The Weekly Newspaper serving the citizens of Morenci, Mich., Fayette, Ohio, and surrounding areas.

  • Snow.2
    FIRST SNOW—Heavy, wet flakes piled deep on tree branches—and windshields—as the area received its first significant snowfall of the season. “Usually it begins with a dusting or two,” said George Isobar, Morenci’s observer for the National Weather Service, “but this time it came with a vengeance.” By the end of the day Saturday, a little over four inches of snow was on the ground. Now comes the thaw with temperatures in the 40s and 50s for three days.
  • Front.sculpt
    SKEWERS, gumdrops, and marshmallows are all that’s needed to create interesting shapes and designs for Layla McDowell Saturday at Stair District Library’s “Sculptamania!” Open House. The program featuring design games and materials is one part of a larger project funded by a $7,500 Curiosity Creates grant from Disney and the American Library Association. Additional photos are on page 7.
    Morenci marching band members took to the field Friday night dressed for Halloween during the Bulldog’s first playoff game. Morenci fans had a bit of a scare until the fourth quarter when the Bulldogs scored 30 points to leave Lenawee Christian School behind. Whiteford visits Morenci this Friday for the district championship game. From the left is Clayton Borton, Morgan Merillat and James O’Brien.
    DNA PUZZLE—Mitchell Storrs and Wyatt Mohr tackle a puzzle representing the structure of DNA. There’s only one correct way for all the pieces to fit. It’s one of the new materials that can be used in both biology and chemistry classes, said teacher Loretta Cox.
  • Front.tar.wide
    A TRAFFIC control worker stands in the middle of Morenci’s Main Street Tuesday morning, waiting for the next flow of vehicles to be let through from the west. The dusty gravel surface was sealed with a layer of tar, leaving only the application of paint for new striping. The project was completed in conjunction with county road commission work west of Morenci.
  • Front.pull
    JUNIORS Jazmin Smith and Trevor Corkle struggle against a team from the sophomore class Friday during the annual tug of war at the Homecoming Games pep rally. Even the seniors struggled against the sophomores who won the competition. At the main course of the day, the Bulldog football team struggled against Whiteford in a homecoming loss.
    YOUNG soccer players surived a chilly morning Saturday in Morenci’s PTO league. From the left is Emma Cordts, Wayne Corser, Carter and Levi Seitz, Briella York and Drew Joughin. Two more weeks of soccer remain for this season.
  • Front.ropes
    BOWEN BAUMGARTNER of Morenci makes his way across a rope bridge constructed by the Tecumseh Boy Scout troop Sunday at Lake Hudson Recreation Area. The bridge was one of many challenges, displays and games set up for the annual Youth Jamboree by the Michigan DNR. Additional photos on are the back page of this week’s Observer.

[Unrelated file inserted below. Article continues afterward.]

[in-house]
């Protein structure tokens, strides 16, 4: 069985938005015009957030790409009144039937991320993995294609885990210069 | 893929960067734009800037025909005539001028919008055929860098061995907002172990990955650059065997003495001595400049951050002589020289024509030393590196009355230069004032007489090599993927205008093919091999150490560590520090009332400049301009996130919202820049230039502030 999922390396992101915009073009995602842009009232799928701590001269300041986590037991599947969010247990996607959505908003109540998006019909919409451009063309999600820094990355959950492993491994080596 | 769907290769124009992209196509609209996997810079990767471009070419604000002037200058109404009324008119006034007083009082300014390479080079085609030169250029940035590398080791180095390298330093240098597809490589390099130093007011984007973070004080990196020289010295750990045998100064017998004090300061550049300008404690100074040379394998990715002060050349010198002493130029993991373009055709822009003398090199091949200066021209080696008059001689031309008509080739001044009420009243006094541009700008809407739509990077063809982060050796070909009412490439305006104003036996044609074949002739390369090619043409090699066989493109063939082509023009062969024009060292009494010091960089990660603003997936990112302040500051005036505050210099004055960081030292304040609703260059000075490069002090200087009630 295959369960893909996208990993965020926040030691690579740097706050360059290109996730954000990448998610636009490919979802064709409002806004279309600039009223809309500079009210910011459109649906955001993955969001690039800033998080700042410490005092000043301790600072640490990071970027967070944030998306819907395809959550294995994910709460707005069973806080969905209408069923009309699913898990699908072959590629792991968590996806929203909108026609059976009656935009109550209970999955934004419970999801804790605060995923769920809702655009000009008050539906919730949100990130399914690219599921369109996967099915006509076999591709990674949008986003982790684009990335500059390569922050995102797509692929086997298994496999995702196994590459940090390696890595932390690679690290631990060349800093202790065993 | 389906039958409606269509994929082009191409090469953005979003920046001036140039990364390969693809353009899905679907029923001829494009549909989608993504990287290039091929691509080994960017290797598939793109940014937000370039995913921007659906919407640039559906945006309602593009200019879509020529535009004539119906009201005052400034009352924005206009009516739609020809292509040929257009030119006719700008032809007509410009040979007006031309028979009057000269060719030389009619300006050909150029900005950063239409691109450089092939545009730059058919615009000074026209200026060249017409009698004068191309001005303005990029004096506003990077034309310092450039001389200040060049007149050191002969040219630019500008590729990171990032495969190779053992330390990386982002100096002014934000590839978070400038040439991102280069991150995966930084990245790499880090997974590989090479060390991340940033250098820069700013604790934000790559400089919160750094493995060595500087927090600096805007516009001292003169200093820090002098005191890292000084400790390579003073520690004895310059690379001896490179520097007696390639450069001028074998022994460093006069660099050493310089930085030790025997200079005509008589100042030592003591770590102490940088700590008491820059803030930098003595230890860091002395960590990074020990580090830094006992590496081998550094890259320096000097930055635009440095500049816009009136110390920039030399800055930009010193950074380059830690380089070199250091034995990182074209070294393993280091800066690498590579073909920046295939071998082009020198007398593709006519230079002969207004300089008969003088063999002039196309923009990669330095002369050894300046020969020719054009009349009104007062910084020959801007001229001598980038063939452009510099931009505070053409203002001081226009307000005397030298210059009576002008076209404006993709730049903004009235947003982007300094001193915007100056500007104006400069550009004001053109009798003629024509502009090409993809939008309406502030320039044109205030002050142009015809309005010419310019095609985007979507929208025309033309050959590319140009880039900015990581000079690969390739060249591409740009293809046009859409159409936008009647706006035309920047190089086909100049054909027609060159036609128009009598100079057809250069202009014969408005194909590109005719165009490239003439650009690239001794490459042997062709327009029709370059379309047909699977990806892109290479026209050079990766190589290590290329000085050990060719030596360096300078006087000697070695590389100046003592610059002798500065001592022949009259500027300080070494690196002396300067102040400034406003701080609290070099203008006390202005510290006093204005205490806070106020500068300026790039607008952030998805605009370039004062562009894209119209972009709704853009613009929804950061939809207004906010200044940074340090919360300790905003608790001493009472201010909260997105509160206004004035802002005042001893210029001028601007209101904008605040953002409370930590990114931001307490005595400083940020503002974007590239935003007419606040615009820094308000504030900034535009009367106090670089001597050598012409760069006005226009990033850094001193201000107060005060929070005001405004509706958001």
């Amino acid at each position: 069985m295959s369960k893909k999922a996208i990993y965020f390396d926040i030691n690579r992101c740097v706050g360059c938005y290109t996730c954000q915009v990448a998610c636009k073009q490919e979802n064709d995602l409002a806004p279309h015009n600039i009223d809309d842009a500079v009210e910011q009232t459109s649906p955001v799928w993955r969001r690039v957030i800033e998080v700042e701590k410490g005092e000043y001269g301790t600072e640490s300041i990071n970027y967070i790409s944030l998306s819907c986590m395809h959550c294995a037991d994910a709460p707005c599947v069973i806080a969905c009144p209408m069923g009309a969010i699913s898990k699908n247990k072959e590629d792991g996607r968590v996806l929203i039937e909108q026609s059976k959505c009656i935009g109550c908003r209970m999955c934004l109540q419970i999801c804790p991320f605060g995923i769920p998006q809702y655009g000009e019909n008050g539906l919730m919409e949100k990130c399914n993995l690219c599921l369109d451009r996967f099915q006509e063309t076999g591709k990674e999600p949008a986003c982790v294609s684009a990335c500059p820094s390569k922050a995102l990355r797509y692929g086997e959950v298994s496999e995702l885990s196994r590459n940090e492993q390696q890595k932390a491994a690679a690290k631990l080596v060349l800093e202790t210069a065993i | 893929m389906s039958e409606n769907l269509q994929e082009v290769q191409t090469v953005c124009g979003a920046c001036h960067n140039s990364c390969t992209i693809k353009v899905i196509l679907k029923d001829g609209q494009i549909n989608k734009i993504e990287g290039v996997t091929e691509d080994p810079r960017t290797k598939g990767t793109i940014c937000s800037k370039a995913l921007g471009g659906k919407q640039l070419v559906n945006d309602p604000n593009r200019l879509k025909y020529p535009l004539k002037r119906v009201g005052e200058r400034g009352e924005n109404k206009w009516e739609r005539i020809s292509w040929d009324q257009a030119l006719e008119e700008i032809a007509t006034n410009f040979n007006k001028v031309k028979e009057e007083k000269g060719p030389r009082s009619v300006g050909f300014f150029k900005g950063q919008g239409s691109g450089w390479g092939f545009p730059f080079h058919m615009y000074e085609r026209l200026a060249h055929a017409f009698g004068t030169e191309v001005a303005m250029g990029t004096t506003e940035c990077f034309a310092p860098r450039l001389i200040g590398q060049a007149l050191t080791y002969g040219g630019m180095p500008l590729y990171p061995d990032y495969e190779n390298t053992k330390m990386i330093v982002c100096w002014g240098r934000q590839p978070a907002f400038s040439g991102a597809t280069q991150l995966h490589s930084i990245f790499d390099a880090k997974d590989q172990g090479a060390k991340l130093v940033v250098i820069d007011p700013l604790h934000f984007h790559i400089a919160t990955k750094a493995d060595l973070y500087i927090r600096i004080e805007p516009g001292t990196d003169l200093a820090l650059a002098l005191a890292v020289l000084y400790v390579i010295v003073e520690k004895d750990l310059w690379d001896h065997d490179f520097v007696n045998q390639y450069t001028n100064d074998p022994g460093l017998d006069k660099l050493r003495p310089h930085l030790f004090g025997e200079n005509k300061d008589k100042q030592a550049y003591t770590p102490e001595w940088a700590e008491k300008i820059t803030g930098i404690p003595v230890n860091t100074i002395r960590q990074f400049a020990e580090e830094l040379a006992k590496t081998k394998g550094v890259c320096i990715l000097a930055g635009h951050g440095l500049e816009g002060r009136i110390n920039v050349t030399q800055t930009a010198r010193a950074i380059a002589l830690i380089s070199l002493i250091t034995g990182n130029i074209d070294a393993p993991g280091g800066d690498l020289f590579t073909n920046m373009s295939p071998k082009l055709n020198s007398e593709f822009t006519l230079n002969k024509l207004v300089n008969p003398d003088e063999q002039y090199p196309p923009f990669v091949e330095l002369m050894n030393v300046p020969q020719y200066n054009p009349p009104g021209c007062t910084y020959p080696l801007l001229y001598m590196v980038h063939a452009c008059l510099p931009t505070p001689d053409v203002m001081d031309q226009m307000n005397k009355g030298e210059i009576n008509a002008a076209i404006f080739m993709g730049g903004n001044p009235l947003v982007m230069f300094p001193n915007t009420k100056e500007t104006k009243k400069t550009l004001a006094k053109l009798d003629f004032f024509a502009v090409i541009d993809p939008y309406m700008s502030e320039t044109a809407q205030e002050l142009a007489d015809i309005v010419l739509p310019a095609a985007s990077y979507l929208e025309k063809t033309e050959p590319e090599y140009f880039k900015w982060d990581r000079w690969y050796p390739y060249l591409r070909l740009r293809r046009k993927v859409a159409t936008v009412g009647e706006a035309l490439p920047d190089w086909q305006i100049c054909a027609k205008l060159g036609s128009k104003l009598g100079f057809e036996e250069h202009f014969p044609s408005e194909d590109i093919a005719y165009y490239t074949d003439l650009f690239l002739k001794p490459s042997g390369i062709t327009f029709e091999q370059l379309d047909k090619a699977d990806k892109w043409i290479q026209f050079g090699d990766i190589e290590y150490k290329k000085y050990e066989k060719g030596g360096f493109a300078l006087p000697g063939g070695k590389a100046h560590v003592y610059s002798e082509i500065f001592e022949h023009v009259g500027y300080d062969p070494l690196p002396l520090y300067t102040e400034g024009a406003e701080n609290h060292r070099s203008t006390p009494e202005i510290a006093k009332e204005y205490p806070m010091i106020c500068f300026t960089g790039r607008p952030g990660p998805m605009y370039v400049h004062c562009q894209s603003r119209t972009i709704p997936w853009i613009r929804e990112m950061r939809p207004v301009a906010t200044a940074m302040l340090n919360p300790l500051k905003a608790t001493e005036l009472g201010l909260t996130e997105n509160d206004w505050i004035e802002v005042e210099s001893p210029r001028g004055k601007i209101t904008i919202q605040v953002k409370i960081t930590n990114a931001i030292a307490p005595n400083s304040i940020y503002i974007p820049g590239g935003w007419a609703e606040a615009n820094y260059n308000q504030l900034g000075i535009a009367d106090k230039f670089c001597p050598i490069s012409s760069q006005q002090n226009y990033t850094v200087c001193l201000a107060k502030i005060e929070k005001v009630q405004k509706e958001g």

• Front.homecoming Court
    One of four senior candidates will be crowned the fall homecoming queen during half-time of this week’s Morenci-Whiteford football game. In the back row (left to right) is exchange student Kinga Vidor (her escort will be Caylob Alcock), seniors Alli VanBrandt (escorted by Sam Cool), Larissa Elliott (escorted by Clayton Borton), Samantha Wright (escorted by JJ Elarton) and Justis McCowan (escorted by Austin Gilson), and exchange student Rebecca Rosenberger (escorted by Garrett Smith). Front row freshman court member Allie Kaiser (escorted by Anthony Thomas), sophomore Marlee Blaker (escorted by Nate Elarton) and junior Cheyenne Stone (escorted by Dominick Sell).
  • Front.park.lights
    GETTING READY—Jerad Gleckler pounds nails to secure a string of holiday lights on the side of the Wakefield Park concession stand while other members of the Volunteer Club and others hold them in place. The volunteers showed up Sunday afternoon to string lights at the park. The decorating project will continue this Sunday. Denise Walsh is in charge of the effort this year.
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Altered Fashion: Could you shorten the legs a little? 2009.02.18

Written by David Green.


The pants were on sale and fit perfectly at the waist. Great price, great look, but they were a couple inches too long.

The diet wasn’t working, but the cash wasn’t available for a new wardrobe.

The bride-to-be bought her gown in Chicago where she was going to school. She brought it back home and it didn’t quite fit right.alterations.bev.jpg

The solution to these dilemmas is obvious: find someone skilled with a thimble and needle or a sewing machine—someone who does alterations.

Morenci resident Beverly Fortney says she’s been making clothing ever since high school, but her interest began long before that.

“I probably started sewing when I was about seven years old,” she said. “My sister would run the pedal [of the treadle machine] and I would run the material through. Then we’d trade places.”